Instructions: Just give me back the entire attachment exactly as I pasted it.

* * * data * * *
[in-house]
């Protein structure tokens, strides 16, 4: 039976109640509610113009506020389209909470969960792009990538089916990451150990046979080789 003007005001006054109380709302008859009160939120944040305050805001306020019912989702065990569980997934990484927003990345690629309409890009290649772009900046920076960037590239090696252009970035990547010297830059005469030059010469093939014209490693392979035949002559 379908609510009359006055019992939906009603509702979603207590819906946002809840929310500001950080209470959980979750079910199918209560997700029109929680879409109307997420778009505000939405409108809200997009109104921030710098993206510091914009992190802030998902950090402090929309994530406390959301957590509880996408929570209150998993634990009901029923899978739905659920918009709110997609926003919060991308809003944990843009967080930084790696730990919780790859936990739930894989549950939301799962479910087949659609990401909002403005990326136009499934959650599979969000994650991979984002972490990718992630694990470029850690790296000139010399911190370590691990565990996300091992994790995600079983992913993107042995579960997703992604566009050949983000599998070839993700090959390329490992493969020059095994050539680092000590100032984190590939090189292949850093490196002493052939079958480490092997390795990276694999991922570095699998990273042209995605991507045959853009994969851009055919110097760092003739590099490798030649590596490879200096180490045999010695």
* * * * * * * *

[in-house]
């Protein structure tokens, strides 16, 4: 039976109640509610113009506020389209909470969960792009990538089916990451150990046979080789 003007005001006054109380709302008859009160939120944040305050805001306020019912989702065990569980997934990484927003990345690629309409890009290649772009900046920076960037590239090696252009970035990547010297830059005469030059010469093939014209490693392979035949002559 379908609510009359006055019992939906009603509702979603207590819906946002809840929310500001950080209470959980979750079910199918209560997700029109929680879409109307997420778009505000939405409108809200997009109104921030710098993206510091914009992190802030998902950090402090929309994530406390959301957590509880996408929570209150998993634990009901029923899978739905659920918009709110997609926003919060991308809003944990843009967080930084790696730990919780790859936990739930894989549950939301799962479910087949659609990401909002403005990326136009499934959650599979969000994650991979984002972490990718992630694990470029850690790296000139010399911190370590691990565990996300091992994790995600079983992913993107042995579960997703992604566009050949983000599998070839993700090959390329490992493969020059095994050539680092000590100032984190590939090189292949850093490196002493052939079958480490092997390795990276694999991922570095699998990273042209995605991507045959853009994969851009055919110097760092003739590099490798030649590596490879200096180490045999010695």